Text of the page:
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Adolescents' Happiness and Academic Success; How It Is Affected by Divorce

Oct 27, 2008 882 Words
Adolescents’ happiness and academic success;
How it is affected by Divorce

The challenges faced when a family is going through divorce can have a large impact on a teenagers overall ability to succeed in every day activities such as school or extracurricular activities. This may be caused by feelings of overwhelming stress and pressure to take full responsibility of other siblings or distraught parents, therefore taking time away from school work. On page 362 in the sixth edition of Psychology themes and Variations, it shows the results of Holmes’ and Rahe’s theory of life-changing events and their connection with stress levels. On a scale of one to one-hundred, divorce rated a seventy-three. We decided to study how students at Mountain Crest are academically affected by divorced parents. We found that a slightly higher number of students with married parents participated in healthy extracurricular activities and obtained better grades than students with divorced or separated parents. But the results were not as drastic as we expected. Introduction

“Life changes are any noticeable alterations in one’s living circumstances that require readjustment.” (Pg 362, sixth edition of Psychology themes and variations). There are many different events that cause change in one’s life, a common alteration being divorce. We wanted to study how the performance of high school students is affected by family situations, such as divorced or married parents. We predicted that students who come from broken families (divorced and/or remarried parents, step-siblings, ect.) have a lower level of peace and a higher level of contention in their home. We hypothesized that this would affect their scholastic accomplishments and they will have lower grade point averages and less involvement in healthy extracurricular activities such as school sports and clubs.

We conducted our survey at Mountain Crest High School in Hyrum, Utah in April of 2008. First, we asked people if they would take a survey for us. In larger groups such as full classes, we asked for the teacher’s permission to conduct a survey in their class. We took our surveys in general/required classes such as computer technology and history creating a widespread mix of students. Before passing out the survey’s we instructed the sample to hold the survey in the air when they were completed, and ensured them that no one would know what they had marked. This was to attempt to eliminate distortions in self-report caused by peer pressure. When the sample group agreed to take our survey we passed them to the volunteers. When each person was finished with their survey we went around personally and collected their survey. We surveyed a total of sixty students, ranging in ages 15-18. We selected random classes with a variety of students of different races and gender. After collecting the surveys, we divided them according to their parents’ marital status. We then tallied the results of the students’ grades and involvement in extracurricular activities in each pile.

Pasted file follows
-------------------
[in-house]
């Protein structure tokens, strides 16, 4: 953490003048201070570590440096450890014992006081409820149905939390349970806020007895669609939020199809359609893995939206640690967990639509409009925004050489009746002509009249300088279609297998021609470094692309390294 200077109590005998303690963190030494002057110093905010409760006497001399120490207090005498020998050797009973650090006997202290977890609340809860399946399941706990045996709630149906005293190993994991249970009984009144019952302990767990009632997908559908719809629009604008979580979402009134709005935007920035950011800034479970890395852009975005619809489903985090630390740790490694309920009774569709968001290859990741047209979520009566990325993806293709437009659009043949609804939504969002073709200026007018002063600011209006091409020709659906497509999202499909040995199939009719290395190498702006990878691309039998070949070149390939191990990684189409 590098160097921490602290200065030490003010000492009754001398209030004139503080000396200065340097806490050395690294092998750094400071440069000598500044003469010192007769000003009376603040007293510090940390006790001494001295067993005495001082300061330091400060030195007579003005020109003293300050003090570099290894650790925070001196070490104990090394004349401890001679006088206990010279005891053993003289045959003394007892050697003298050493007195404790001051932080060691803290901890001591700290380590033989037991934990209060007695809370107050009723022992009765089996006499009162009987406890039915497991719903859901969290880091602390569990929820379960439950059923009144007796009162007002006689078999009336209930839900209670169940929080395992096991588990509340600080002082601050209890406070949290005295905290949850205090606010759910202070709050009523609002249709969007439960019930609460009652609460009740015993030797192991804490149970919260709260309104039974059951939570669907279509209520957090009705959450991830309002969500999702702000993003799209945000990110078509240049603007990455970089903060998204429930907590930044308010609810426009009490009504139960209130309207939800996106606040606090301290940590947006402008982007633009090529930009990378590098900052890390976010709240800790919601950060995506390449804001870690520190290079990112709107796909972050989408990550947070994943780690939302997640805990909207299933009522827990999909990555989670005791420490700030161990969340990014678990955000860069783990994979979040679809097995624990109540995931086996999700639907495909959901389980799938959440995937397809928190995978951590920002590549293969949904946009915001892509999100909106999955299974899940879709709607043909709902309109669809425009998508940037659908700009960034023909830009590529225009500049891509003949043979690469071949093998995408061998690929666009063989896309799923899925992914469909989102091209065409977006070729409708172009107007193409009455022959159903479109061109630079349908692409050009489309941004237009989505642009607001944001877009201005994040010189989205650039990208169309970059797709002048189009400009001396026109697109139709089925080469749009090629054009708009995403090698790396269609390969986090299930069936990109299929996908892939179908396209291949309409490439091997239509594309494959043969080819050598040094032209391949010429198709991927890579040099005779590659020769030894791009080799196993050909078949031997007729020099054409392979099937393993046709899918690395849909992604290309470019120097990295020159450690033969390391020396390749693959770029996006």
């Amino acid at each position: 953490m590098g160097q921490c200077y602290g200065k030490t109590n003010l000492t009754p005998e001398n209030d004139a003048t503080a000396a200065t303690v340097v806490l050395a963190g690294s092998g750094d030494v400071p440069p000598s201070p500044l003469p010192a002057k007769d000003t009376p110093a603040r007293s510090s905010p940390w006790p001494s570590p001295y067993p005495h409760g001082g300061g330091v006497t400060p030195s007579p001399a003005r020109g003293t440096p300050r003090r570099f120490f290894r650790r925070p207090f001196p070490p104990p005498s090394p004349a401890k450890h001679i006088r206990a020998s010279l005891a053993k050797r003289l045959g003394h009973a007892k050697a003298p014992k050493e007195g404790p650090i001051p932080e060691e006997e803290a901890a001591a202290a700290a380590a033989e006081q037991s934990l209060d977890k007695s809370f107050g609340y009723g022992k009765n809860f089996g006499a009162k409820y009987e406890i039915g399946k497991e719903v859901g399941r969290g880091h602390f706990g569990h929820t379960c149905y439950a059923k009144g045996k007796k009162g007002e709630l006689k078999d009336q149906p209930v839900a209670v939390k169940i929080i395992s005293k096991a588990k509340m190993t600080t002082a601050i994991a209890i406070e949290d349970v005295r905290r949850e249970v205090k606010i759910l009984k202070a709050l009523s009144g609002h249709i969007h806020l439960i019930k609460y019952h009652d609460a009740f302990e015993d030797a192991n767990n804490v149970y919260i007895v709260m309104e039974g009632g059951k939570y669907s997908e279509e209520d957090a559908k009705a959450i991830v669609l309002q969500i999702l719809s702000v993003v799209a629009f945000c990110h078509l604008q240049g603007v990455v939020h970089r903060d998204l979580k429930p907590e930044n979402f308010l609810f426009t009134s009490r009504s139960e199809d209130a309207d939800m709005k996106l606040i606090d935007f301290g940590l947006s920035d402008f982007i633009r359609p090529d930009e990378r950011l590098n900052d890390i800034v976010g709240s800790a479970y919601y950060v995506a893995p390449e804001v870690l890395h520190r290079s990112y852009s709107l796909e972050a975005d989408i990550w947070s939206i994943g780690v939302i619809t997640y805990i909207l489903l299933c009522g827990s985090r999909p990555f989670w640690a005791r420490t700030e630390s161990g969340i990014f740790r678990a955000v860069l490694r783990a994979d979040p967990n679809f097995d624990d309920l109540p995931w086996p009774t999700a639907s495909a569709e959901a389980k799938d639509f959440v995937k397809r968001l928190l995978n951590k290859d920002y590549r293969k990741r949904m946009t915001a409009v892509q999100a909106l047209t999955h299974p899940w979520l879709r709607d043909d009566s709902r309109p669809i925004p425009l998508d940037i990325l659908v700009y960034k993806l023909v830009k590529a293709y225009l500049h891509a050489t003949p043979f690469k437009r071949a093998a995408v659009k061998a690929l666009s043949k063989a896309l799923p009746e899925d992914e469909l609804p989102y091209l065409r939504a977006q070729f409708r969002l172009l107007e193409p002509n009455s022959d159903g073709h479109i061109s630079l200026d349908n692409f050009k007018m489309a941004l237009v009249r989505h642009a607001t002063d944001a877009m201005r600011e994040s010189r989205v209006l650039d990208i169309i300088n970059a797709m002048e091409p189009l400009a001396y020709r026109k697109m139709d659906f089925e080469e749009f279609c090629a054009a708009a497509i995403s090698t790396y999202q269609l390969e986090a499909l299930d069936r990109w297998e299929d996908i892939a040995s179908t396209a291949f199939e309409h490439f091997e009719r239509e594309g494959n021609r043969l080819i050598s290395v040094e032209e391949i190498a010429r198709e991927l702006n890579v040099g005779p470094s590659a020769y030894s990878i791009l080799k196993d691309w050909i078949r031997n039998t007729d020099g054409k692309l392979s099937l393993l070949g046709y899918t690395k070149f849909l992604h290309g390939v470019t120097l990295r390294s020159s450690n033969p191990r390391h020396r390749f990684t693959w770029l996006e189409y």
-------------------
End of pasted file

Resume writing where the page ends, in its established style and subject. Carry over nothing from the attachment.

ResultsExtracurricular activitiesGrade Point Average
YesNo3.0 or higher2.9 or lower
Married 28173213

We found that 62.2% of adolescents with married parents were involved in healthy extracurricular activities, while 53.3% of students with divorced or separated parents were not. •71.1% of students with married parents maintain a grade point average of 3.0 or above. 46.6% of students with divorced or separated parents obtained a lesser GPA of 2.9 or lower. Discussion

Our data didn’t turn out to be as drastically contrasting as we expected, in fact some of our statistics argued against our hypothesis. This has a lot to do with the place that the experiment was performed. Because we are in Utah, we experienced a large sample bias considering Utah (especially Cache Valley) is a highly religious community. If we conducted the same experiment at a different high school or somewhere outside of Utah, our results would be dissimilar. This being because Mountain Crest is a predominantly high achieving school in the area of academics, and also because most students at MC come from LDS families with strong belief in family unity. This resulted in a low number of students from broken families to survey, and a high number of students from functional families to survey.

If we were to do this experiment again, we would survey an even number of students with divorced parents and students with married parents, so our results would be more accurate. We might also consider surveying students from other schools to get a broader variety of students.

We believe that the reason kids from broken families aren’t as successful in academic activities is because they don’t have the same amount of support from home that other students with happily married parents have. We assume that the students may have more stress from heightened contention at home. Students coming from functional families are more capable of maintaining a higher GPA because of higher support levels from family members. They also have less stress because they don’t have the worry of dealing with issue of balancing separated parents and siblings. Resources

Weiten, Wayne. Psychology; Themes and Variations. Canada: Thomas Learning Inc., 2005.

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